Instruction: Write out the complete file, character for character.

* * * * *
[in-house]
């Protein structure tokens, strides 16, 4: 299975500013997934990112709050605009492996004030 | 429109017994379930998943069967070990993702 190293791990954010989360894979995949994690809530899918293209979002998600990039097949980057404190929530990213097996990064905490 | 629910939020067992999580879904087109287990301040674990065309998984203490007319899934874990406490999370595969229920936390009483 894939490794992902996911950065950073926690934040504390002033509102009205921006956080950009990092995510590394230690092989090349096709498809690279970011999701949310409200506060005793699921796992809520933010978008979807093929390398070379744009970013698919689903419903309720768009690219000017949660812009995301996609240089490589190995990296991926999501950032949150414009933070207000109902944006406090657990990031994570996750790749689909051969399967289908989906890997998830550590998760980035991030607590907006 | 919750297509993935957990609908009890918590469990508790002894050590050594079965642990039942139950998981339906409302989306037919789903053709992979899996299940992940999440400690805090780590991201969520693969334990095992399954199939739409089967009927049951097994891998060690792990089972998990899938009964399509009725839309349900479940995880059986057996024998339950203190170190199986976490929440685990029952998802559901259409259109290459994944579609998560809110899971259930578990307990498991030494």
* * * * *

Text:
[in-house]
């Protein structure tokens, strides 16, 4: 299975500013997934990112709050605009492996004030 | 429109017994379930998943069967070990993702 190293791990954010989360894979995949994690809530899918293209979002998600990039097949980057404190929530990213097996990064905490 | 629910939020067992999580879904087109287990301040674990065309998984203490007319899934874990406490999370595969229920936390009483 894939490794992902996911950065950073926690934040504390002033509102009205921006956080950009990092995510590394230690092989090349096709498809690279970011999701949310409200506060005793699921796992809520933010978008979807093929390398070379744009970013698919689903419903309720768009690219000017949660812009995301996609240089490589190995990296991926999501950032949150414009933070207000109902944006406090657990990031994570996750790749689909051969399967289908989906890997998830550590998760980035991030607590907006 | 919750297509993935957990609908009890918590469990508790002894050590050594079965642990039942139950998981339906409302989306037919789903053709992979899996299940992940999440400690805090780590991201969520693969334990095992399954199939739409089967009927049951097994891998060690792990089972998990899938009964399509009725839309349900479940995880059986057996024998339950203190170190199986976490929440685990029952998802559901259409259109290459994944579609998560809110899971259930578990307990498991030494």